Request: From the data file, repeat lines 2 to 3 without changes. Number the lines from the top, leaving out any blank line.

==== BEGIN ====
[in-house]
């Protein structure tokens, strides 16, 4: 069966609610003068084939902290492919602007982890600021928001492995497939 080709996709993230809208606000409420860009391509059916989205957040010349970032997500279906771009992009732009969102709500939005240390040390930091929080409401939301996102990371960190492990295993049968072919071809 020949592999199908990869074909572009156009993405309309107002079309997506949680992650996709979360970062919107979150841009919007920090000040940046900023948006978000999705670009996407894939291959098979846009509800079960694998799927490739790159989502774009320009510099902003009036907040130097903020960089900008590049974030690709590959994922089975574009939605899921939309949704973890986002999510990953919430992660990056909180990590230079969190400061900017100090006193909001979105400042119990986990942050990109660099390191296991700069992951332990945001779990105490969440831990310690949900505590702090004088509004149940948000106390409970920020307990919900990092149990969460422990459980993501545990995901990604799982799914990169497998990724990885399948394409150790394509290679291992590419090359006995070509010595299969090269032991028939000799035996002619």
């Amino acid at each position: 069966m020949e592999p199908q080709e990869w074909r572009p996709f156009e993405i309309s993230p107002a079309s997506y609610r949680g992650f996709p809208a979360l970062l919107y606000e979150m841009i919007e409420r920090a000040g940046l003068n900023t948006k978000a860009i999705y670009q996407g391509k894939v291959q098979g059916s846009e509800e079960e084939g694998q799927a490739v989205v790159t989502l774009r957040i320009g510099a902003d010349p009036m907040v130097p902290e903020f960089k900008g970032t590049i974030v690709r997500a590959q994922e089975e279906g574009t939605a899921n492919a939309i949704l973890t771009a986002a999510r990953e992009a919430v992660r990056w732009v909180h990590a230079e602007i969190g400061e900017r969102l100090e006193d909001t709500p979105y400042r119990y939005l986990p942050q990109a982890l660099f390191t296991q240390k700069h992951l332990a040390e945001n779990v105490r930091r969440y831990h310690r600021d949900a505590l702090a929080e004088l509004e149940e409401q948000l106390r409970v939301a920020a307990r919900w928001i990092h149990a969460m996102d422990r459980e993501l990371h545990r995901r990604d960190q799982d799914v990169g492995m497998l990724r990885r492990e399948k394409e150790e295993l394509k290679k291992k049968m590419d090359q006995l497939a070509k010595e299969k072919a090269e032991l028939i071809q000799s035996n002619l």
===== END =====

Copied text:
């Protein structure tokens, strides 16, 4: 069966609610003068084939902290492919602007982890600021928001492995497939 080709996709993230809208606000409420860009391509059916989205957040010349970032997500279906771009992009732009969102709500939005240390040390930091929080409401939301996102990371960190492990295993049968072919071809 020949592999199908990869074909572009156009993405309309107002079309997506949680992650996709979360970062919107979150841009919007920090000040940046900023948006978000999705670009996407894939291959098979846009509800079960694998799927490739790159989502774009320009510099902003009036907040130097903020960089900008590049974030690709590959994922089975574009939605899921939309949704973890986002999510990953919430992660990056909180990590230079969190400061900017100090006193909001979105400042119990986990942050990109660099390191296991700069992951332990945001779990105490969440831990310690949900505590702090004088509004149940948000106390409970920020307990919900990092149990969460422990459980993501545990995901990604799982799914990169497998990724990885399948394409150790394509290679291992590419090359006995070509010595299969090269032991028939000799035996002619």
């Amino acid at each position: 069966m020949e592999p199908q080709e990869w074909r572009p996709f156009e993405i309309s993230p107002a079309s997506y609610r949680g992650f996709p809208a979360l970062l919107y606000e979150m841009i919007e409420r920090a000040g940046l003068n900023t948006k978000a860009i999705y670009q996407g391509k894939v291959q098979g059916s846009e509800e079960e084939g694998q799927a490739v989205v790159t989502l774009r957040i320009g510099a902003d010349p009036m907040v130097p902290e903020f960089k900008g970032t590049i974030v690709r997500a590959q994922e089975e279906g574009t939605a899921n492919a939309i949704l973890t771009a986002a999510r990953e992009a919430v992660r990056w732009v909180h990590a230079e602007i969190g400061e900017r969102l100090e006193d909001t709500p979105y400042r119990y939005l986990p942050q990109a982890l660099f390191t296991q240390k700069h992951l332990a040390e945001n779990v105490r930091r969440y831990h310690r600021d949900a505590l702090a929080e004088l509004e149940e409401q948000l106390r409970v939301a920020a307990r919900w928001i990092h149990a969460m996102d422990r459980e993501l990371h545990r995901r990604d960190q799982d799914v990169g492995m497998l990724r990885r492990e399948k394409e150790e295993l394509k290679k291992k049968m590419d090359q006995l497939a070509k010595e299969k072919a090269e032991l028939i071809q000799s035996n002619l």